Elsewhere, Duncan toys coquettishly with a couple of outright synth pop tracks, the playful I Tried and Heaven, whose chiming dreaminess recalls those immaculate Trevor Horn productions for Dollar. Even the unexpected guitar solo in Bell Toll is ravishing and the results are all the more stunning for having been performed, recorded and produced at home.

Melody's Echo Chamber PIC: Diane Sagnier

French singer/songwriter Melody Prochet presents a similarly escapist soundworld on her third album as Melody’s Echo Chamber, combining a breathy Gallic pop streak with the neo-psychedelic influences of her collaborators past and present, Tame Impala and Dungen, and other intoxicating concoctions such as the North African rhythms and baroque organ of Pyramids in the Cloud, or the neon dream disco territory of Looking Backward. Where the Water Clears the Illusion is straight-ahead psych pop in the style of early 90s indie dance acts such as World of Twist, while The Hypnotist sounds like one of Daft Punk’s proggier odysseys.


Castalian Quartet: Between Two Worlds (Delphian) *****

How often do we listen to a full string quartet programme and feel we’ve been taken to hell and back? Not in a bad way. It’s just that music for this genre can, without respite, amount to quite a heavy emotional load, Whether that thought was instrumental in guiding the excellent Castalian Quartet towards such a beautifully balanced sequence - heavyweight Beethoven and Adès softened, indeed contextualised, by exquisite miniatures by Lassus and Dowland - is neither here not there. The end result is as refreshing as it is profound. There’s a distinctive quality to this ensemble’s playing that fuses personality and oneness. Beethoven’s late A minor Quartet, Op 132, with the sublime Heiliger Dankgesang at its spiritual core, plays a powerful centrifugal role, countered immediately by the mutable effervescence of Thomas Adès’ The Four Quartets. Either side, the meditative Renaissance transcriptions offer precious moments of psychological preparation and reflection. Ken Walton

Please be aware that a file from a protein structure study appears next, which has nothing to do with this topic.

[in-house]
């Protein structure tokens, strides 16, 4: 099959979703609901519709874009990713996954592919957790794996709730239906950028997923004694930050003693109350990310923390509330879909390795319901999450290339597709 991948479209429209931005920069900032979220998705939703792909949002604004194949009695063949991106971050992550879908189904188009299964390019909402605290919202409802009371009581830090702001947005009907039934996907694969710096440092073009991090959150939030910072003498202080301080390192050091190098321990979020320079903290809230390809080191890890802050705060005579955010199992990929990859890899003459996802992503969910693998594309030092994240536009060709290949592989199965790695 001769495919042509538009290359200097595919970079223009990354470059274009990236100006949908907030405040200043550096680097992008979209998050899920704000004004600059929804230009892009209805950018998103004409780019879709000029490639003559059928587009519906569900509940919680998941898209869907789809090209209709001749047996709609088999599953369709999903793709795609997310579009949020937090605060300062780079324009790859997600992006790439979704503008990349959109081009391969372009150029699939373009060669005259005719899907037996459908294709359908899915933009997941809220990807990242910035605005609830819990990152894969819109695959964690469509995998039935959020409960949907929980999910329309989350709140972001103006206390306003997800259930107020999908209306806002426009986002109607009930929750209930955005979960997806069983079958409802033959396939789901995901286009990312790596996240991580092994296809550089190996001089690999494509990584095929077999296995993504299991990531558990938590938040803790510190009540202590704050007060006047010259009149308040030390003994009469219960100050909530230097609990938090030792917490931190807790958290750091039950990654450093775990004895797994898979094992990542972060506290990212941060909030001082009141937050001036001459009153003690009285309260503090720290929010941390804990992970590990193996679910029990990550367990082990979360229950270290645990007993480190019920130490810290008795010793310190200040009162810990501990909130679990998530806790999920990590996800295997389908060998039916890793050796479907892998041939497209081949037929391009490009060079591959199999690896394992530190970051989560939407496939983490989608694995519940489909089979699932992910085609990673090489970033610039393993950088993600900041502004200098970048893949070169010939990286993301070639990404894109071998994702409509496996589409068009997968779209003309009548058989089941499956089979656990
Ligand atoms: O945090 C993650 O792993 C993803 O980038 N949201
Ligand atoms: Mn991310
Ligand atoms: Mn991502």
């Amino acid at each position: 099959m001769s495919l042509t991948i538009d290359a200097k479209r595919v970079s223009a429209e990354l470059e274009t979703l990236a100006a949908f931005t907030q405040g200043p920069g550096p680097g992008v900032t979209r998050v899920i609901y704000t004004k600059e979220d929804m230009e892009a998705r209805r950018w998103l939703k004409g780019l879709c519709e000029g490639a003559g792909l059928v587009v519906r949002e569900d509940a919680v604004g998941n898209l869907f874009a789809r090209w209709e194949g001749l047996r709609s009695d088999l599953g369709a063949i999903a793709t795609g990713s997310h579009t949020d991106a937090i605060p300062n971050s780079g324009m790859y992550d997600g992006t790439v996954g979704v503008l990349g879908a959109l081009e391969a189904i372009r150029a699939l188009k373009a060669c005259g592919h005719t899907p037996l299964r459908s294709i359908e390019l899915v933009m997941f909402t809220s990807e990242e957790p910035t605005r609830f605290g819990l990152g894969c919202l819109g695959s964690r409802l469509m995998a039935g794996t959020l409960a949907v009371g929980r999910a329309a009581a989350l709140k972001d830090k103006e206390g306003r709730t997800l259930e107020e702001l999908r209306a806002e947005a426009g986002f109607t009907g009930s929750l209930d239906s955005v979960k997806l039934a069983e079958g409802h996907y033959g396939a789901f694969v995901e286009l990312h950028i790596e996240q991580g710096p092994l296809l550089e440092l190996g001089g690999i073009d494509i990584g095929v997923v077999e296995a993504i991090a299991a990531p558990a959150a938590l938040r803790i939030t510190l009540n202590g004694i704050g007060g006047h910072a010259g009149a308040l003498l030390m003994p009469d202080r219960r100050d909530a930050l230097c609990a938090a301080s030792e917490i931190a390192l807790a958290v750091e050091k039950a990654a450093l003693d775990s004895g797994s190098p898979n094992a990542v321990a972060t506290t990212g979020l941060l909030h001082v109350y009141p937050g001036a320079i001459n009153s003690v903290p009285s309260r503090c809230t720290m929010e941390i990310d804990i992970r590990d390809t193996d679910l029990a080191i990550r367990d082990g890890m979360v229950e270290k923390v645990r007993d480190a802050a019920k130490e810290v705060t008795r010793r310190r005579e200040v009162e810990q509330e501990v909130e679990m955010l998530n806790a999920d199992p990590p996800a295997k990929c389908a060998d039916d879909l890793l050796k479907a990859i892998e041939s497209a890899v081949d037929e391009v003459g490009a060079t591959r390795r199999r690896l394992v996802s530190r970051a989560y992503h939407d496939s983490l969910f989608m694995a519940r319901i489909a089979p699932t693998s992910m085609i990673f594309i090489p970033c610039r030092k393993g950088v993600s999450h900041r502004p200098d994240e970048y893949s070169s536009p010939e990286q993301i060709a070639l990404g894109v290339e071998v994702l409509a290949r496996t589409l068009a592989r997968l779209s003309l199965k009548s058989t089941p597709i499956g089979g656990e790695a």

Tord Gustavsen: Opening (ECM) ****

Tord Gustavsen, the quiet man of Scandinavian jazz, returns with a replenished trio, his drummer, Jarle Vespestad, now joined by double bassist Steinar Raknes, whose judicious use of electronics brings an additional spaciness to the pianist’s melodies and improvisations. The opening number, The Circle, is a beguiling, folk-like melody with an unhurried but compelling hook. In Findings, stealthy drum and bass dialogue introduce piano murmurs which veer gently into the gospellike rolls of the traditional Visa från Rättvik, while, far from dance-floor passion, Helensburgh Tango exudes an almost Beethovenish solemnity, with its restrained snare and bowed bass in unison with the piano. The tenderly picked out Stream contrasts with the darker Ritual, with its plangent arco bass keening; spooky electronic whistling, too, haunts the hymn-like Fløytelåt. Nothing happens in a hurry here, but the Gustavsen vibe lingers wistfully. Jim Gilchrist